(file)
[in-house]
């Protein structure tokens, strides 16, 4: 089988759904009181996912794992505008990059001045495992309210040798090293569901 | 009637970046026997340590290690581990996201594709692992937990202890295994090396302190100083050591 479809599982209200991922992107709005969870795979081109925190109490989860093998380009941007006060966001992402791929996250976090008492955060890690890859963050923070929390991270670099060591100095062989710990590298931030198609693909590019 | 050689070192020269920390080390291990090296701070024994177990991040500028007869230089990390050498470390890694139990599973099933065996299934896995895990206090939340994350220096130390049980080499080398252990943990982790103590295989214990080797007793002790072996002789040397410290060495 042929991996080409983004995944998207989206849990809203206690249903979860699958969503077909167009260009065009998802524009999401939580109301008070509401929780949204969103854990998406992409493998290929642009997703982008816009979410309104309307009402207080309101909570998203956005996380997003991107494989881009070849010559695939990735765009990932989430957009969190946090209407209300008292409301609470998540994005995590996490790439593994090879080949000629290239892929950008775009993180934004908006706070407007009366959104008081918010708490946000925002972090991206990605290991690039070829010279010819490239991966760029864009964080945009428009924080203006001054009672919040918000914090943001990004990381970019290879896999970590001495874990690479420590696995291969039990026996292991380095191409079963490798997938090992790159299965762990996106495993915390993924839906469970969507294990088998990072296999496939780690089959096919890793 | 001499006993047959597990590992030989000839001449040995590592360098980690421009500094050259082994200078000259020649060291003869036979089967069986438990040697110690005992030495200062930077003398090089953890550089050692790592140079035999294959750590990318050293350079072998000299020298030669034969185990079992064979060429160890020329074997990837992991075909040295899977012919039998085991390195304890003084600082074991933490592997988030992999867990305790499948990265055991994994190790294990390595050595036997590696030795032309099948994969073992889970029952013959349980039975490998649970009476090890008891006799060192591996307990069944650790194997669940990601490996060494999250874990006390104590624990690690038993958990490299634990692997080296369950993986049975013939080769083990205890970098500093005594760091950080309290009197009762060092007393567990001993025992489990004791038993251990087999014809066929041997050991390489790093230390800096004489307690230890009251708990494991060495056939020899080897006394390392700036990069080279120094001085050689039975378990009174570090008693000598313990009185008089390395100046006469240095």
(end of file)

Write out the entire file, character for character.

[in-house]
């Protein structure tokens, strides 16, 4: 089988759904009181996912794992505008990059001045495992309210040798090293569901 | 009637970046026997340590290690581990996201594709692992937990202890295994090396302190100083050591 479809599982209200991922992107709005969870795979081109925190109490989860093998380009941007006060966001992402791929996250976090008492955060890690890859963050923070929390991270670099060591100095062989710990590298931030198609693909590019 | 050689070192020269920390080390291990090296701070024994177990991040500028007869230089990390050498470390890694139990599973099933065996299934896995895990206090939340994350220096130390049980080499080398252990943990982790103590295989214990080797007793002790072996002789040397410290060495 042929991996080409983004995944998207989206849990809203206690249903979860699958969503077909167009260009065009998802524009999401939580109301008070509401929780949204969103854990998406992409493998290929642009997703982008816009979410309104309307009402207080309101909570998203956005996380997003991107494989881009070849010559695939990735765009990932989430957009969190946090209407209300008292409301609470998540994005995590996490790439593994090879080949000629290239892929950008775009993180934004908006706070407007009366959104008081918010708490946000925002972090991206990605290991690039070829010279010819490239991966760029864009964080945009428009924080203006001054009672919040918000914090943001990004990381970019290879896999970590001495874990690479420590696995291969039990026996292991380095191409079963490798997938090992790159299965762990996106495993915390993924839906469970969507294990088998990072296999496939780690089959096919890793 | 001499006993047959597990590992030989000839001449040995590592360098980690421009500094050259082994200078000259020649060291003869036979089967069986438990040697110690005992030495200062930077003398090089953890550089050692790592140079035999294959750590990318050293350079072998000299020298030669034969185990079992064979060429160890020329074997990837992991075909040295899977012919039998085991390195304890003084600082074991933490592997988030992999867990305790499948990265055991994994190790294990390595050595036997590696030795032309099948994969073992889970029952013959349980039975490998649970009476090890008891006799060192591996307990069944650790194997669940990601490996060494999250874990006390104590624990690690038993958990490299634990692997080296369950993986049975013939080769083990205890970098500093005594760091950080309290009197009762060092007393567990001993025992489990004791038993251990087999014809066929041997050991390489790093230390800096004489307690230890009251708990494991060495056939020899080897006394390392700036990069080279120094001085050689039975378990009174570090008693000598313990009185008089390395100046006469240095």